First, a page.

LANSING, Mich. — State Sen. Peter J. Lucido has developed a package of bills to crack down on people who seek to financially exploit seniors and vulnerable adults.
The senator said the measures were announced to coincide with National Senior Citizens Day, which recognizes contributions senior citizens make in communities throughout the state and nation.
Lucido’s bills would require financial institutions, such as banks and credit unions, to report suspected financial abuse to better safeguard Michigan’s elderly and vulnerable against exploitation. The legislation would also require them to place a temporary freeze on accounts in question.
Lucido has also introduced Senate Bills 412 and 413, which would increase the penalties for embezzlement from a vulnerable adult to up to one year of imprisonment and a $1,000 fine for a first offense to as much as 25 years and a $100,000 fine for three or more offenses.
“Adults unable to protect themselves from abuse, neglect or exploitation because of a mental or physical impairment, or because of advanced age, are particularly vulnerable to being taken advantage of,” said Lucido, R-Shelby Township. “These are unfortunate situations and I continue to hear stories of vulnerable adults in Macomb and elsewhere who are being harmed by predatory criminals. We need to do more and further protect vulnerable citizens, especially our seniors, the greatest generation.”
The measures would build upon action Lucido has taken this year to protect the vulnerable.
He previously introduced SBs 108 and 109, which would allow for the one-year imprisonment of anyone convicted of committing assault and battery on a vulnerable adult, and five years for a second or successive offense.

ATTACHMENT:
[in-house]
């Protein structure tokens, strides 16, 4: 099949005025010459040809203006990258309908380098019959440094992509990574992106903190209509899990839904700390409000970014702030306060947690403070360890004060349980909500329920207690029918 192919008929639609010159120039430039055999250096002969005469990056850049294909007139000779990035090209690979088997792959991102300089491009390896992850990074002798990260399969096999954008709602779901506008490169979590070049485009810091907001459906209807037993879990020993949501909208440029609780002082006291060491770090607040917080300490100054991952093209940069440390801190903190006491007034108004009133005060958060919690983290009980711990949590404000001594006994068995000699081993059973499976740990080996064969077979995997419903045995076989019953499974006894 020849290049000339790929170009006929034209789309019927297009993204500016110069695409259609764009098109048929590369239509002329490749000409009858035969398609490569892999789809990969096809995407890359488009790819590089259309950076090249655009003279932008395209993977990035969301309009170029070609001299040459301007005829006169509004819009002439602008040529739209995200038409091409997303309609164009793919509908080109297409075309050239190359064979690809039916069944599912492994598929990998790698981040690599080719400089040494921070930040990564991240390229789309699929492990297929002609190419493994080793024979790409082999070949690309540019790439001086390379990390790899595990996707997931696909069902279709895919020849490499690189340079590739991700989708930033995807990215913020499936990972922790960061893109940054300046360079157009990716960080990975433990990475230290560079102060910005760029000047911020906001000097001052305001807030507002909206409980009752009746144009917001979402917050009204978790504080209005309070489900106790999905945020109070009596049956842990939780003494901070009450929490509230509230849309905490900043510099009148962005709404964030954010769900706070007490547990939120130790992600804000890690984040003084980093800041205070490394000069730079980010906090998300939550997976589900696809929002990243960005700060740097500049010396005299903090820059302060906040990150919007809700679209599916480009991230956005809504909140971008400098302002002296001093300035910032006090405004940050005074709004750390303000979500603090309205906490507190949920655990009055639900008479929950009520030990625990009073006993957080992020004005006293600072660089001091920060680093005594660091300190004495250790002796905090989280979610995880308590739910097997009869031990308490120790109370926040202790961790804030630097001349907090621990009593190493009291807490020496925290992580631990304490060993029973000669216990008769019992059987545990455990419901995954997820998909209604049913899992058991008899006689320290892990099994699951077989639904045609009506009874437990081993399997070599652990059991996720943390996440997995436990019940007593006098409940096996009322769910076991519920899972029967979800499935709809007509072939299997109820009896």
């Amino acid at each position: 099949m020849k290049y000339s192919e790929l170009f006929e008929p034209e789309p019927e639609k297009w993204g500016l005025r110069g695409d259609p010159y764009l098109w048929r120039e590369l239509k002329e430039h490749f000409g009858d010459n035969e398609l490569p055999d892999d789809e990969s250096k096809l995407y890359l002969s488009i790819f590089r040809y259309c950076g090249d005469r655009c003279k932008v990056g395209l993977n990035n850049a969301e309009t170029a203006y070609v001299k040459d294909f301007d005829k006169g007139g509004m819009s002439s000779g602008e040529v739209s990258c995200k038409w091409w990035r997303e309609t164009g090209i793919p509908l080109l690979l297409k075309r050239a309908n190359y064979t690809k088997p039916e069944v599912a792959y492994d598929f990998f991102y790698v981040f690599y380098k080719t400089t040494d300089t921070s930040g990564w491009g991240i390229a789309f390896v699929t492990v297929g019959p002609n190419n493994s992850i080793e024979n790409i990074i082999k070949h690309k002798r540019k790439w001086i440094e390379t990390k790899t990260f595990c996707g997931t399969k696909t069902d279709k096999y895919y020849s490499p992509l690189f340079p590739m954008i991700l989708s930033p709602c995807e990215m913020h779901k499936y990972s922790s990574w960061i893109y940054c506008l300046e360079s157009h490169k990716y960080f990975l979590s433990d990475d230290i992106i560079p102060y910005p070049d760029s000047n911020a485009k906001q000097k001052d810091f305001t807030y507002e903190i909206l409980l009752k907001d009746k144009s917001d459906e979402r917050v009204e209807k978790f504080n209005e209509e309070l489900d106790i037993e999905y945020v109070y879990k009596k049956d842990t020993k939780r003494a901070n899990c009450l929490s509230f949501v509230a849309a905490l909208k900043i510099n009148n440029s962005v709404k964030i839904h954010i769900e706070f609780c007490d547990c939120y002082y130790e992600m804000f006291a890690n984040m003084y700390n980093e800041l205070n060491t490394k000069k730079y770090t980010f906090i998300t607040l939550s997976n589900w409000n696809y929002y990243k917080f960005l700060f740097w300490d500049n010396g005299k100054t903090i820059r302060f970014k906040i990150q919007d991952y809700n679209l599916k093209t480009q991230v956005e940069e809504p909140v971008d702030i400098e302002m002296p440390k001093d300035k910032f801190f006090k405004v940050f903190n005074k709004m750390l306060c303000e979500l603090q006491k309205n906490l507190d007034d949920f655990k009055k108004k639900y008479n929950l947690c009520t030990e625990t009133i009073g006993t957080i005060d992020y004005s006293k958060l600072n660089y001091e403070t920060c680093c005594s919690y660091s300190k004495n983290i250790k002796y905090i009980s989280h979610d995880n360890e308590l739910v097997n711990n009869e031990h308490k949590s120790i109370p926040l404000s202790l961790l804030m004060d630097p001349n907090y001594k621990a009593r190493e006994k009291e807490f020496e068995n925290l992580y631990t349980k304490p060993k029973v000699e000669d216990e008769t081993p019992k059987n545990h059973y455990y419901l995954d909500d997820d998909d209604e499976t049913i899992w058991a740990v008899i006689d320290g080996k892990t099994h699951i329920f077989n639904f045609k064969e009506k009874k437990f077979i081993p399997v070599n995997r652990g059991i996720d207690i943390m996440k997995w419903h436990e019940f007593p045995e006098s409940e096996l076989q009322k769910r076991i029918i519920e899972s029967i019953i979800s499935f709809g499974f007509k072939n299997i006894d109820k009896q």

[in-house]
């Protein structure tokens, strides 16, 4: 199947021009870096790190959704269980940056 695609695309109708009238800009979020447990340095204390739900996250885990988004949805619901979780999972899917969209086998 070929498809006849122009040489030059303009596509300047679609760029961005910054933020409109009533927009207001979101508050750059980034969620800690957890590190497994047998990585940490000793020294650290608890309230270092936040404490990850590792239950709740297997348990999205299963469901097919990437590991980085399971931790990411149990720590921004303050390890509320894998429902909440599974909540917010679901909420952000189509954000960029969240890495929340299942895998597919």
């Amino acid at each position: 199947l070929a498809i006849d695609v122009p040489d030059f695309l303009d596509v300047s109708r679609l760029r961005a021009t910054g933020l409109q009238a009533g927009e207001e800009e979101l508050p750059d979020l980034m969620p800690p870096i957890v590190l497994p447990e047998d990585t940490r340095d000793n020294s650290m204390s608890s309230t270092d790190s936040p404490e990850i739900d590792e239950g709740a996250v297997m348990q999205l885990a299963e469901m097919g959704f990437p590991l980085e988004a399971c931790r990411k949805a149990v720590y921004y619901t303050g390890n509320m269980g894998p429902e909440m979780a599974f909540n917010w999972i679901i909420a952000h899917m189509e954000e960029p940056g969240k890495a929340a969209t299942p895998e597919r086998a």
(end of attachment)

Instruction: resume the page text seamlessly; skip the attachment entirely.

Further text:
Another measure, SB 110, would allow a probate court to assign a limited guardian or conservator if it found that a guardian of an incapacitated individual denied a relative of the vulnerable person access to them, even if the the vulnerable person desired contact with the relative.
In March 2019, Lucido was named as one of four members of the state Legislature to serve on a newly formed Elder Abuse Task Force, which includes representatives from over 30 different organizations, from law enforcement and advocacy groups to state agencies, the Legislature, Congress and the governor’s office.
“Elder abuse is often underreported or unrecognized, yet it is estimated that over 73,000 Michigan seniors each year are victims of neglect or physical, emotional or financial abuse,” said Lucido. “We need to strengthen Michigan laws to better protect our elderly citizens from those who bankrupt, abuse or neglect them, and I look forward to working with my colleagues to get these bills passed into law.”